Tirkey, who made his international debut in 1995 against England in the Indira Gandhi Gold Cup, did not play the recent World Cup held here earlier this year.
The three-time Olympian and former India captain, Tirkey also said he was not satisfied with his international career.
“I could not fulfil my dream of clinching the World Cup title and Olympic medals. I did not get the chance to play in World Cup and would not be able to play in the Commonwealth Games at home. This grudge will remain throughout my life,” he said.
In the post-Dhyan Chand era, Sundargarh is synonymous with hockey and has continued to fetch sporting glory for India in the international sports arena. The tribal-dominated district of Odisha has proven its claim by producing around 50 junior and senior international players in both the men and women segments. Even, three to four players from here have already represented the national team at a time.
But, it is a pity that India, despite being the host of the World Cup, no one from the State was given a berth in the Indian team. However, the fans here do not fume as they are well-aware that, except Roshan Minz, all the State probables were down with injuries. Notwithstanding that, the miserable performance of the Indian hockey team in the World Cup 2010 has hurt the sports lovers though India could manage to obtain the eighth rank.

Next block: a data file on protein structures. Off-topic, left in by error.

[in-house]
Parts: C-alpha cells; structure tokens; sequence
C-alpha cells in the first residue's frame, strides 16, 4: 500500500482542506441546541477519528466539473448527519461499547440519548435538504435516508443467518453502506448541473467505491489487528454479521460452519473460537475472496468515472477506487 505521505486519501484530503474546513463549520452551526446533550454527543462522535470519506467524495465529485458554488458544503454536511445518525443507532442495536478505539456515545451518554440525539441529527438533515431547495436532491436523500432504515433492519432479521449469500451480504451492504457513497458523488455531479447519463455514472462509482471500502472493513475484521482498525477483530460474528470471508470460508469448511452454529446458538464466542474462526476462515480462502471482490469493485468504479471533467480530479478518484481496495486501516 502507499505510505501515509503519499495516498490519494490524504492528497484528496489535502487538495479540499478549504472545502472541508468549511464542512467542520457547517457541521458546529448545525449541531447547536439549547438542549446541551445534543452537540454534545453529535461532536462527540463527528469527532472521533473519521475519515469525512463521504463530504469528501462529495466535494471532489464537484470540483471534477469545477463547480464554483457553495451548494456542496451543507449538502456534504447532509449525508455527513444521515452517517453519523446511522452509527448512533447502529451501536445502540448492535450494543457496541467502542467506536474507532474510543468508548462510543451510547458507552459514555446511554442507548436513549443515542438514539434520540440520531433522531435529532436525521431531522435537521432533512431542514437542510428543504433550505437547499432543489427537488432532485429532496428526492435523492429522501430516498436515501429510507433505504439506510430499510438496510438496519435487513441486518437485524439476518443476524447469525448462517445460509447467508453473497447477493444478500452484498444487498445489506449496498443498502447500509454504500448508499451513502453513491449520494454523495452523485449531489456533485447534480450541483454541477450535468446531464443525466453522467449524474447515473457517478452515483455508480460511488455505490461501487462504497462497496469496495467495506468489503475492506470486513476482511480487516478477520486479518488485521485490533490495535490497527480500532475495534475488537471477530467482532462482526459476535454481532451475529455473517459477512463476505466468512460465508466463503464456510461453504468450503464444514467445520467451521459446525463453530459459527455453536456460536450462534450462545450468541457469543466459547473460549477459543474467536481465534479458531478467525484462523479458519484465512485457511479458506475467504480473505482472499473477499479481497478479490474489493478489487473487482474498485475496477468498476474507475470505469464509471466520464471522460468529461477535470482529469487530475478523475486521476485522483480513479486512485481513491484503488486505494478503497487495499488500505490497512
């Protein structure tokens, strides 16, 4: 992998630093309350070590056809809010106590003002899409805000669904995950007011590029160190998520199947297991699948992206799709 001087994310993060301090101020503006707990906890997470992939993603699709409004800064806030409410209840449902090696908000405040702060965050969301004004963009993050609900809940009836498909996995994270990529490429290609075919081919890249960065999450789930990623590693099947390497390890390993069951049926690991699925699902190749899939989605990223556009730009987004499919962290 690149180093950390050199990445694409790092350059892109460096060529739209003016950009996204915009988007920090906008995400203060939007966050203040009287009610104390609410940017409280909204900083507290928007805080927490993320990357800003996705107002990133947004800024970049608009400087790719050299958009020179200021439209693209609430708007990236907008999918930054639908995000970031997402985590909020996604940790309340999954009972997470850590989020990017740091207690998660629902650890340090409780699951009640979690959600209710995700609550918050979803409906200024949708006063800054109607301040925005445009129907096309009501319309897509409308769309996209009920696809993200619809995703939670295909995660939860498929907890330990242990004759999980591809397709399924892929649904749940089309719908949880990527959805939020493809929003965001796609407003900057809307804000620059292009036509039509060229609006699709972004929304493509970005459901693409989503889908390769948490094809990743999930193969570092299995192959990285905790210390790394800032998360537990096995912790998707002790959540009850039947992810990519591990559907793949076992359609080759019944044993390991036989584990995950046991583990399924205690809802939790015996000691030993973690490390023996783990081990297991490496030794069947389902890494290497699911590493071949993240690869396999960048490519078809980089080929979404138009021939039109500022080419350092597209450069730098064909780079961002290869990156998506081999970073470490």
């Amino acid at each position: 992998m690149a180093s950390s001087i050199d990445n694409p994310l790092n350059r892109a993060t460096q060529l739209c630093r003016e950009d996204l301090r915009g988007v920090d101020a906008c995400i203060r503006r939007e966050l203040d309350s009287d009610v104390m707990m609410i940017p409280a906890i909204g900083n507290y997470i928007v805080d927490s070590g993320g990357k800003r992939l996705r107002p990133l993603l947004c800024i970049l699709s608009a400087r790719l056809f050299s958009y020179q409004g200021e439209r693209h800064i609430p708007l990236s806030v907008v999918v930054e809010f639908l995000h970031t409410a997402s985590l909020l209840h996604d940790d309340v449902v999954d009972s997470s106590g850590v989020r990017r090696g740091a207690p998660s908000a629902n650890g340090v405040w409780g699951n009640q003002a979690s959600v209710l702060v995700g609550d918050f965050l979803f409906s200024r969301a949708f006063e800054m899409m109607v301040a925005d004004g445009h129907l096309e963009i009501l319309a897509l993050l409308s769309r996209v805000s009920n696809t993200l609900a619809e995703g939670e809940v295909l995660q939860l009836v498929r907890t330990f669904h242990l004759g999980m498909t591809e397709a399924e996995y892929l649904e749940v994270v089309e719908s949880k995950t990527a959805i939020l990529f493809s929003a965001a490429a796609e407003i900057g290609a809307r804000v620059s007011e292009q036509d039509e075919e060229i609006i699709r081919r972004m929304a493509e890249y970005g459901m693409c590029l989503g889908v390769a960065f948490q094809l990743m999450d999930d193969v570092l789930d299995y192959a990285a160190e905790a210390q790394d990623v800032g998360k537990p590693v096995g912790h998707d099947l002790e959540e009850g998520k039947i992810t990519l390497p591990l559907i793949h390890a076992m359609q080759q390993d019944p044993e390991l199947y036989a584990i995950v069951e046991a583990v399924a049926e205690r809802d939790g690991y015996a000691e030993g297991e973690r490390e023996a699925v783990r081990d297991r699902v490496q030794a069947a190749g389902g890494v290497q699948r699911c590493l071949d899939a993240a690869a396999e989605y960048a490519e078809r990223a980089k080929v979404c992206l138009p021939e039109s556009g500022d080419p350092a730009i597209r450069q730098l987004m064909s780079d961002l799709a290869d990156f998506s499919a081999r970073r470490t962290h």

History reveals that hockey was introduced to Odisha by the Christian missionaries. Providentially, hockey that was started as a recreation, turned out to be a love affair for the tribal inhabitants who are noted to be gifted athletes here.
Passion for hockey was so deep that even shaky ground, bamboo sticks and cotton balls could not dissuade the tribals from producing extra-ordinary talents. Inter-village and intra-district tourneys brought talents to the fore and successful players and teams were encouraged by being rewarded kukuda (cock) and khasi (goat) as prizes.
Moreover, revamping started with the setting-up of hockey hostels and astro turfs by the Government in the mid-eighties. Trained youngsters proved their mettle in the national level tournaments. Among the talented players from the district are Dilip Tirkey, Lazarus Barla, Ignace Tirkey, Prabodh Tirkey, Peter Tirkey, William Xalxo, Roshan Minz, Amardeep Ekka, Birendra Ekka, Jyoti Sunita Kullu, Subhadra Pradhan, Anupa and Binita who have played in almost all major senior and junior global championships.
Dilip is now the highest-capped international player. He along with Ignace, Probodh and Kullu have led India and among the four, while three have been conferred with Arjuna Awards, two Padmashri.
Besides, creating a medium for expression of sporting dexterity, hockey has proved to be a dignified profession, providing employment to more than 1,000 young people across the country. Thanks to a century-old relationship with hockey, Odisha is now reckoned as a leading State in the game and is possessing decent infrastructure with three astro turfs (two in Rourkela including one of the SAIL and one in Sundargarh), three Government-run training centres (hostels at Rourkela, Sundargarh and Cuttack), one SAIL managed training centre at Rourkela and more than 500 trained players.